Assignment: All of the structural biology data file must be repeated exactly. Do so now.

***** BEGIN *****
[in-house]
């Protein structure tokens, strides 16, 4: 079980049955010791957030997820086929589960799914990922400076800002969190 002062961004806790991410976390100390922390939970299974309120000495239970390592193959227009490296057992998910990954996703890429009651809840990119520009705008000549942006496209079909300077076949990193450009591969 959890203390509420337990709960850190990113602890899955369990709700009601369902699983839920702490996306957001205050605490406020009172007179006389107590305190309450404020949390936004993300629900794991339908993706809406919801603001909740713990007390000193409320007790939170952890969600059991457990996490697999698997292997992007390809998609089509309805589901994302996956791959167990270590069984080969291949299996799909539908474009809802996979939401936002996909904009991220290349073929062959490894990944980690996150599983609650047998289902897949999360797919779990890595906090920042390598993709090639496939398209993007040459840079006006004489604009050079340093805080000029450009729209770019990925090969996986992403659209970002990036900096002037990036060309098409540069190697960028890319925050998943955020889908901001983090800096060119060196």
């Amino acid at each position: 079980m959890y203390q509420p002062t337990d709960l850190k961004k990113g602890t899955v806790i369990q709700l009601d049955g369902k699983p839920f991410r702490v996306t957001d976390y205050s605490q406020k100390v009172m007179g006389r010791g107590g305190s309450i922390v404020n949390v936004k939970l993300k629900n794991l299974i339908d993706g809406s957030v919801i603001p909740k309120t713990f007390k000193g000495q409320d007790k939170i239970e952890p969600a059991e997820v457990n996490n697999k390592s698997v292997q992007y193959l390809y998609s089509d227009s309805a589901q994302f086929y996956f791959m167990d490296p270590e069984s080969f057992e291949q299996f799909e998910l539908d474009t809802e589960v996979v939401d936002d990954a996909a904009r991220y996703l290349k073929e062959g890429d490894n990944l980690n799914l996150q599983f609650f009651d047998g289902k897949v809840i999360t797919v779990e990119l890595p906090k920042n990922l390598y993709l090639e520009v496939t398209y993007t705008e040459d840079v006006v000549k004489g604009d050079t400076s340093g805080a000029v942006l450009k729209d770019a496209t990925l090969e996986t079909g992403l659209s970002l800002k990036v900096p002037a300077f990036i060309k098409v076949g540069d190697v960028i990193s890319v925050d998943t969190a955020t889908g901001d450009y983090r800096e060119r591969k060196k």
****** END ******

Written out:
[in-house]
């Protein structure tokens, strides 16, 4: 079980049955010791957030997820086929589960799914990922400076800002969190 002062961004806790991410976390100390922390939970299974309120000495239970390592193959227009490296057992998910990954996703890429009651809840990119520009705008000549942006496209079909300077076949990193450009591969 959890203390509420337990709960850190990113602890899955369990709700009601369902699983839920702490996306957001205050605490406020009172007179006389107590305190309450404020949390936004993300629900794991339908993706809406919801603001909740713990007390000193409320007790939170952890969600059991457990996490697999698997292997992007390809998609089509309805589901994302996956791959167990270590069984080969291949299996799909539908474009809802996979939401936002996909904009991220290349073929062959490894990944980690996150599983609650047998289902897949999360797919779990890595906090920042390598993709090639496939398209993007040459840079006006004489604009050079340093805080000029450009729209770019990925090969996986992403659209970002990036900096002037990036060309098409540069190697960028890319925050998943955020889908901001983090800096060119060196």
């Amino acid at each position: 079980m959890y203390q509420p002062t337990d709960l850190k961004k990113g602890t899955v806790i369990q709700l009601d049955g369902k699983p839920f991410r702490v996306t957001d976390y205050s605490q406020k100390v009172m007179g006389r010791g107590g305190s309450i922390v404020n949390v936004k939970l993300k629900n794991l299974i339908d993706g809406s957030v919801i603001p909740k309120t713990f007390k000193g000495q409320d007790k939170i239970e952890p969600a059991e997820v457990n996490n697999k390592s698997v292997q992007y193959l390809y998609s089509d227009s309805a589901q994302f086929y996956f791959m167990d490296p270590e069984s080969f057992e291949q299996f799909e998910l539908d474009t809802e589960v996979v939401d936002d990954a996909a904009r991220y996703l290349k073929e062959g890429d490894n990944l980690n799914l996150q599983f609650f009651d047998g289902k897949v809840i999360t797919v779990e990119l890595p906090k920042n990922l390598y993709l090639e520009v496939t398209y993007t705008e040459d840079v006006v000549k004489g604009d050079t400076s340093g805080a000029v942006l450009k729209d770019a496209t990925l090969e996986t079909g992403l659209s970002l800002k990036v900096p002037a300077f990036i060309k098409v076949g540069d190697v960028i990193s890319v925050d998943t969190a955020t889908g901001d450009y983090r800096e060119r591969k060196k």